Pentagon reports 33 members of military contracted Zika overseas

Posted Aug 3, 2016 by Karen Graham
On Monday, a pentagon spokesperson said 33 active-duty members of the U.S. military have contracted the Zika virus while overseas. Additionally, six family members have also contracted the virus.
Capt. Maritzabel Gonzalez  the Kirk U.S. Army Health Clinic deputy chief of Preventive Medicine  ins...
Capt. Maritzabel Gonzalez, the Kirk U.S. Army Health Clinic deputy chief of Preventive Medicine, inspects a mosquito under a microscope to determine the species at Aberdeen Proving Ground, Maryland in July.
Rachel Ponder/U.S. Army
Army Major Roger Cabiness, a spokesman for the Defense Department also noted that one service member, a female was pregnant. Current pentagon health policies allow a pregnant female service member to move out of countries where the Zika virus exists. The pentagon had no information on the health of the mother or the unborn child, citing privacy laws.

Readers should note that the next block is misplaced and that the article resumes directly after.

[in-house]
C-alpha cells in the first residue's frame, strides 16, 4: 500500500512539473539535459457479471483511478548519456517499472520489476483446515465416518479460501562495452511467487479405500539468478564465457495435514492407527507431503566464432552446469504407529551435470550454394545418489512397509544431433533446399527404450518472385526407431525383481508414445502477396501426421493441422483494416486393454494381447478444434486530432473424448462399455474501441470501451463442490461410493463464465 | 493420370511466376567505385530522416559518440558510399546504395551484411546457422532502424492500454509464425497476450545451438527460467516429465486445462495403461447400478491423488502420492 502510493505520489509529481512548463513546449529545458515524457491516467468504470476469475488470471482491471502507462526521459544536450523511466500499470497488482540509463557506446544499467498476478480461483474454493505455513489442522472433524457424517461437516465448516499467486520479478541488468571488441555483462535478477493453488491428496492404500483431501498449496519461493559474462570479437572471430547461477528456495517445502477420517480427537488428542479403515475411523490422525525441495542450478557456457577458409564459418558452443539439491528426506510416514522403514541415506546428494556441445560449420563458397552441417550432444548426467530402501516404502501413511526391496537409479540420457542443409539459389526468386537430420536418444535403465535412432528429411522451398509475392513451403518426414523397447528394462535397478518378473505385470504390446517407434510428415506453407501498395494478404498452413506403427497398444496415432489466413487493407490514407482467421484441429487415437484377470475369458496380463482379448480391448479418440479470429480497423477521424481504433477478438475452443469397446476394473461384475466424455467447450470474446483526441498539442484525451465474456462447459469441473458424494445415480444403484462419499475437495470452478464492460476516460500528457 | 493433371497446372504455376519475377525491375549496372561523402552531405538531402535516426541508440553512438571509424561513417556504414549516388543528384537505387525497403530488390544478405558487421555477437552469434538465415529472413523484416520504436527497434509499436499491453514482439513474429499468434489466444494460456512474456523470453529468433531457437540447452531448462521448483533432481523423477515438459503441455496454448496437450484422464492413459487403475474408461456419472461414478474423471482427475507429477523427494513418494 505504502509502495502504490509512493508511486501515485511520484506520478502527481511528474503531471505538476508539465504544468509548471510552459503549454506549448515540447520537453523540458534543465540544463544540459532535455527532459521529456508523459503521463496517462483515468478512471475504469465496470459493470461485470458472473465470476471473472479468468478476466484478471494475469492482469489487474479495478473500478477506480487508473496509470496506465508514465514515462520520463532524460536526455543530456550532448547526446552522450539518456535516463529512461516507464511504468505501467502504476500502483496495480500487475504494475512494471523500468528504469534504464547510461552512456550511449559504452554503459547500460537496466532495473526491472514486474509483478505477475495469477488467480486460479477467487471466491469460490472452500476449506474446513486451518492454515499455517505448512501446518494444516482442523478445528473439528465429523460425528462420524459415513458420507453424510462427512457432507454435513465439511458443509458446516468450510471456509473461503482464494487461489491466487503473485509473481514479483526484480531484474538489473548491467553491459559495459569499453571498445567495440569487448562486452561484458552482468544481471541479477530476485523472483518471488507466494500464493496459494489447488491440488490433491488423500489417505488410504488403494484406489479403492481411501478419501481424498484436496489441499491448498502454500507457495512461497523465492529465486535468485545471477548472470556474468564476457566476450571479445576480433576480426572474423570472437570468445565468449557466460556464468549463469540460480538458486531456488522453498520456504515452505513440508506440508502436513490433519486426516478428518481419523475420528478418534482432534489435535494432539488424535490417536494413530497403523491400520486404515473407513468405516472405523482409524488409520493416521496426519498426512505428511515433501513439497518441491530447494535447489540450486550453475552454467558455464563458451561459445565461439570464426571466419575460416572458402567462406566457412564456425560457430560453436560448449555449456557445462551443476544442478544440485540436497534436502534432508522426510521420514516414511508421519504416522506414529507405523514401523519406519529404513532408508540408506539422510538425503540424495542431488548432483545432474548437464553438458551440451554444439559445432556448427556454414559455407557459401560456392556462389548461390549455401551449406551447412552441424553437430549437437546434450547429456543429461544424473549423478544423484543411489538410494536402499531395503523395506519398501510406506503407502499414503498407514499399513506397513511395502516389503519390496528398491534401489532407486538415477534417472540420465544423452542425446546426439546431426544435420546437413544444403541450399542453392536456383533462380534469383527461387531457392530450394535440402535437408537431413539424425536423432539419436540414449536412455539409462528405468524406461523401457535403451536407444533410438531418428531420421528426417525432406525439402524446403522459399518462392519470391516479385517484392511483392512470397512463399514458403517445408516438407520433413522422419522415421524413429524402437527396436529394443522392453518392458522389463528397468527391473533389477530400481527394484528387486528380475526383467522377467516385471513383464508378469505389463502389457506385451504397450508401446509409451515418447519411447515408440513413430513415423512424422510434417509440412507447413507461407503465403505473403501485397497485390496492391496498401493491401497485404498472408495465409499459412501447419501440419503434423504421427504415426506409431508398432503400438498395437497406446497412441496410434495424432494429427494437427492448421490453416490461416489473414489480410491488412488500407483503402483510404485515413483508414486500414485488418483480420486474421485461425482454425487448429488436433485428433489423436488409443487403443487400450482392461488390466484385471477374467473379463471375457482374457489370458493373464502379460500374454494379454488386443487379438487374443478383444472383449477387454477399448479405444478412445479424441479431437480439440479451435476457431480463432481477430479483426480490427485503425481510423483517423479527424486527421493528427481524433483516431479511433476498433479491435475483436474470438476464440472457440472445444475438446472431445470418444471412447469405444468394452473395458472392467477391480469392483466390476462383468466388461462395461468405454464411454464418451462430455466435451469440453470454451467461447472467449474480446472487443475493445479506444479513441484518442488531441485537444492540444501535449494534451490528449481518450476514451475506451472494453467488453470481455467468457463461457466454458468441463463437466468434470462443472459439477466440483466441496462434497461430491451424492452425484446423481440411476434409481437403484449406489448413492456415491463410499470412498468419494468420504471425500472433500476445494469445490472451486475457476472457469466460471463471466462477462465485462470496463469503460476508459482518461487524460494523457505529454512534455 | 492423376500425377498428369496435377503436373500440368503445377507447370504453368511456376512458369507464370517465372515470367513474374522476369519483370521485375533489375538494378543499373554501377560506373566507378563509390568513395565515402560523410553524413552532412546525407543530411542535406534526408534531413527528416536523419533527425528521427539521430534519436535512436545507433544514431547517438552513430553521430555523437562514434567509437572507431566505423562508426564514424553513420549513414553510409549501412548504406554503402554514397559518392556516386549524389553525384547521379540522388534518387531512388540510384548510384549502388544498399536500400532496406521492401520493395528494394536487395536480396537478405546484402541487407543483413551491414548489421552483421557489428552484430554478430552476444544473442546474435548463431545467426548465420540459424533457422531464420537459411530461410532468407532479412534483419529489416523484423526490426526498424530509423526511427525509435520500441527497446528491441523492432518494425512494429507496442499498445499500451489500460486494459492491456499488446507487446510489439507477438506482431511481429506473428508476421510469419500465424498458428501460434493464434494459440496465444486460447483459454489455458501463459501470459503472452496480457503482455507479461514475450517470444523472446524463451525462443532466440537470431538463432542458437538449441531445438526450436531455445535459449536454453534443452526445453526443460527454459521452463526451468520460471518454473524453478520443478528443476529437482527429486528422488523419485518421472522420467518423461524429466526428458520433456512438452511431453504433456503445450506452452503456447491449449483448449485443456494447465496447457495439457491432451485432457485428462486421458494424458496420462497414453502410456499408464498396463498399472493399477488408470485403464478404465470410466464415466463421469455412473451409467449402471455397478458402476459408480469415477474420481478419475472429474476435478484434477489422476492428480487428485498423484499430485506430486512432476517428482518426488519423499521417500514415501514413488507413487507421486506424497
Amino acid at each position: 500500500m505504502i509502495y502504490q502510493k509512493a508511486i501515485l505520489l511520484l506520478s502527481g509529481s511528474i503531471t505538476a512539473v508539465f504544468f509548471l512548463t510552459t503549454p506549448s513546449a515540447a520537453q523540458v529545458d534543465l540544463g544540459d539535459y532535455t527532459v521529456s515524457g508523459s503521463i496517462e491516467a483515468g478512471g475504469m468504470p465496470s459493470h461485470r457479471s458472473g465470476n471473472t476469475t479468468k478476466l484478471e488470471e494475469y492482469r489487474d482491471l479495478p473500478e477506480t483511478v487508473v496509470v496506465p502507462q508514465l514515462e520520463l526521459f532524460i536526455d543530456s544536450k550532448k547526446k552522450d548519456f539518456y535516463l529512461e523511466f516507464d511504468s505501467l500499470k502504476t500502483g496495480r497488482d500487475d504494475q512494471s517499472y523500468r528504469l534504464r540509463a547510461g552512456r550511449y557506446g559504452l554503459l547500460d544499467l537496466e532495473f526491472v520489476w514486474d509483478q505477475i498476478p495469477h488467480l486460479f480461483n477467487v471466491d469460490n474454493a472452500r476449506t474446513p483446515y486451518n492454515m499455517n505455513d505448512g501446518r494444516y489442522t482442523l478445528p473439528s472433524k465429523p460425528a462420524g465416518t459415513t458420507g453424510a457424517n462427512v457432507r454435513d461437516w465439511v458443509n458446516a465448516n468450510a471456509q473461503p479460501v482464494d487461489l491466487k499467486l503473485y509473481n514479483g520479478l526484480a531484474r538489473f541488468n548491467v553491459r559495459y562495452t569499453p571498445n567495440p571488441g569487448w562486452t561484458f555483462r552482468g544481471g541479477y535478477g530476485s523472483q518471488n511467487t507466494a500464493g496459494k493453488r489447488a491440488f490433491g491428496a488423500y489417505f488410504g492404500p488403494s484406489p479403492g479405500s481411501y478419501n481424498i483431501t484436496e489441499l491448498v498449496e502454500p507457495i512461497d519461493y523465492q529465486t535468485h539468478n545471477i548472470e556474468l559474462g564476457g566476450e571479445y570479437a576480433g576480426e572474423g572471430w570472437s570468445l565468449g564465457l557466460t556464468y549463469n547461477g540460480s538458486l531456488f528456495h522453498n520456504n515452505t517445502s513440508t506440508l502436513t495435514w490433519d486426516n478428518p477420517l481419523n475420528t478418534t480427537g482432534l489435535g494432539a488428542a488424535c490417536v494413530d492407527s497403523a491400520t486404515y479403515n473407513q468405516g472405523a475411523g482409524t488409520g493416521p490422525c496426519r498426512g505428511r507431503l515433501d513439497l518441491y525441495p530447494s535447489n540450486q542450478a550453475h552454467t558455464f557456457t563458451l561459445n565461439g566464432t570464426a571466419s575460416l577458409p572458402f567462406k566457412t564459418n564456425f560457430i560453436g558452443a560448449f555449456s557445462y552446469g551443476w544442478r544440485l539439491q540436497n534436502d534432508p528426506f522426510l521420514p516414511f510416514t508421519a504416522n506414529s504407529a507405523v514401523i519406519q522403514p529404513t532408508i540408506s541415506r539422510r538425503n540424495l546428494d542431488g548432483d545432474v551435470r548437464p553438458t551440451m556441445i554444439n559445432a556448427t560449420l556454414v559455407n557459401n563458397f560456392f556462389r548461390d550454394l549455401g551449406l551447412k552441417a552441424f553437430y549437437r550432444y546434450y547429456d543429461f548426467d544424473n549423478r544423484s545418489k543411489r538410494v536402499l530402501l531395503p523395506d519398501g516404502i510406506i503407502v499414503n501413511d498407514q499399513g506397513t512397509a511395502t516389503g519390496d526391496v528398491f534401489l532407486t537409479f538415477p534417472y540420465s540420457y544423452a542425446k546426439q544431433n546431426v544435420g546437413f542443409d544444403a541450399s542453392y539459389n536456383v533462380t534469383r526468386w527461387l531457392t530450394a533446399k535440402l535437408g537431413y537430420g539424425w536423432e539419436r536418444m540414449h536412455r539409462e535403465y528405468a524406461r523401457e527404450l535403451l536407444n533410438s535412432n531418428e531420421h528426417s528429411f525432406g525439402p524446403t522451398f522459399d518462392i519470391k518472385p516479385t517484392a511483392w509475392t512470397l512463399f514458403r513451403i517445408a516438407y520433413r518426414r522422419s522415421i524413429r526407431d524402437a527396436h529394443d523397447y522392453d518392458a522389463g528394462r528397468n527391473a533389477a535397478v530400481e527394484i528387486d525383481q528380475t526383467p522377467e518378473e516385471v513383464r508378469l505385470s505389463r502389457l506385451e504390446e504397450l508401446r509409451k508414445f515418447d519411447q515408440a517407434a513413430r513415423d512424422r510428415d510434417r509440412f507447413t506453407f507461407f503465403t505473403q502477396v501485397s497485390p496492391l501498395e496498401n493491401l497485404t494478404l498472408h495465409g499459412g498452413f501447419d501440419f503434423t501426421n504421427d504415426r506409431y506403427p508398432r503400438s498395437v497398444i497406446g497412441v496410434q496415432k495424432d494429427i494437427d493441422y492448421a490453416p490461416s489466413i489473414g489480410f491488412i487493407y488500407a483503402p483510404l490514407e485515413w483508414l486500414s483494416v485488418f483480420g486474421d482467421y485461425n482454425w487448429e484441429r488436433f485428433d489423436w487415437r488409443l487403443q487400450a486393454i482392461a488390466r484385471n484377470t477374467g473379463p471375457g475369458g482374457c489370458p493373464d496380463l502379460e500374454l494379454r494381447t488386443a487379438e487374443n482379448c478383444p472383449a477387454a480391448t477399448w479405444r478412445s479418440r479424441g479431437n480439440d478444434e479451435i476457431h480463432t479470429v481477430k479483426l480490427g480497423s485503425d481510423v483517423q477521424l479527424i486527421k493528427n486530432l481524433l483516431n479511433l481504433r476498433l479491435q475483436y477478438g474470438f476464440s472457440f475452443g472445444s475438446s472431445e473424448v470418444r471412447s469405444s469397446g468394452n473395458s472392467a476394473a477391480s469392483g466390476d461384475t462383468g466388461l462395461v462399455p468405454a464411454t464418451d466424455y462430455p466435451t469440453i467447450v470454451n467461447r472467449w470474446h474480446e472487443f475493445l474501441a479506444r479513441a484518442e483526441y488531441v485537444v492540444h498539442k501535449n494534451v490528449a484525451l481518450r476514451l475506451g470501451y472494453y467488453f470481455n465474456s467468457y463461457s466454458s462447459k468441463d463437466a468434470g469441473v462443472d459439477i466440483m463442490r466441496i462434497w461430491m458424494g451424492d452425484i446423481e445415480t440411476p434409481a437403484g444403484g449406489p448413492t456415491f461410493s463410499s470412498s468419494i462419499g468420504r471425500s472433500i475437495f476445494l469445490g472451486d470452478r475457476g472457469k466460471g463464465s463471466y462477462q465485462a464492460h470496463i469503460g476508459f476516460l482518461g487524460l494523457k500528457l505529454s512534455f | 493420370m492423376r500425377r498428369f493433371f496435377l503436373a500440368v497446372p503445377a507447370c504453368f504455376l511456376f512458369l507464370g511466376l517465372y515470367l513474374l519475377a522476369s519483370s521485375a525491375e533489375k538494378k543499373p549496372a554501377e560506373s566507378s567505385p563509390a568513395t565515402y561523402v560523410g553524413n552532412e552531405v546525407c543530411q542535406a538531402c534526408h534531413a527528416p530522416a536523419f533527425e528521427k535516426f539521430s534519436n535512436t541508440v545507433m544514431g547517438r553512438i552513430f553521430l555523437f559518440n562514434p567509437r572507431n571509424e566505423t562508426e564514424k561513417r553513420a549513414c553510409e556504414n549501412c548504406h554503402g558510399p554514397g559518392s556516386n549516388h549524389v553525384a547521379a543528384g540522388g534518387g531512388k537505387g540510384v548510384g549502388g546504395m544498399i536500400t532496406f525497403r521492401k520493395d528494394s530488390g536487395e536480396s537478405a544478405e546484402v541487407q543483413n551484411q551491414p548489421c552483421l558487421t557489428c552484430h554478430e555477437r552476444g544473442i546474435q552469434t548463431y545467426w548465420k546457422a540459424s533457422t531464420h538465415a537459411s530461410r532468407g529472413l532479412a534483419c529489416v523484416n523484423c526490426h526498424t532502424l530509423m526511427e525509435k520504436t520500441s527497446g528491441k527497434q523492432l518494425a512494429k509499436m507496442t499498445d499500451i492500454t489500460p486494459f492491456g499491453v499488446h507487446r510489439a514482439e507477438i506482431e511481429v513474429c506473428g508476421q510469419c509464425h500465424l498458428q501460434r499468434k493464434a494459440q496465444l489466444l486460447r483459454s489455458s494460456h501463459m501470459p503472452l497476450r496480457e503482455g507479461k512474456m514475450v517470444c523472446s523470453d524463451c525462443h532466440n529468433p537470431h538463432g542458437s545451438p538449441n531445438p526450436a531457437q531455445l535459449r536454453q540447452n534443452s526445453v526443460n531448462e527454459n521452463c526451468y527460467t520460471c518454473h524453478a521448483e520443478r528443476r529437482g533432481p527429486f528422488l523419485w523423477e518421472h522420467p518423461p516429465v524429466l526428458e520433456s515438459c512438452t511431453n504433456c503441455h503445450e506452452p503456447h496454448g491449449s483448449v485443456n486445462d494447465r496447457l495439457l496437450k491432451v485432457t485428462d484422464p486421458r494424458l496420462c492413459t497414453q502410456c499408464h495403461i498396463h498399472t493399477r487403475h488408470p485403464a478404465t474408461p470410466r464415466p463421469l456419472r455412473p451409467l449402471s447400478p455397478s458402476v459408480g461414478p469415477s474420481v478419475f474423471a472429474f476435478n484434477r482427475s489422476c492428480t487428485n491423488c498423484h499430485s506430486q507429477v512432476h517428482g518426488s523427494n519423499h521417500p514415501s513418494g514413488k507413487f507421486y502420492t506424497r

Additionally, according to the spokesman, six people with military personnel in their families have also contracted the virus. He could not say how many were still sick or how many had returned to the United States. The major said the numbers were current as of Friday, reports CNN.
The pentagon did not specify the countries where the virus was contracted by military members, but the virus has spread through much of Latin America and the Caribbean since its discovery in Brazil in May 2015. The Zika virus's link to birth defects by the Centers for Disease Control and Prevention (CDC) led to the World Health Organization declaring it a global emergency.
The Defense Department has taken steps to monitor and control the mosquito populations responsible for carrying the Zika virus. This has resulted in finding over 200 populations of Zika carrying mosquitoes in stateside military installations, from Texas in the west, to Florida and as far north as New York, says the pentagon.
"The DOD is actively testing mosquitoes for Zika and other mosquito-borne diseases in the U.S. as part of our ongoing integrated vector control and surveillance programs at bases and installations," Cabiness said.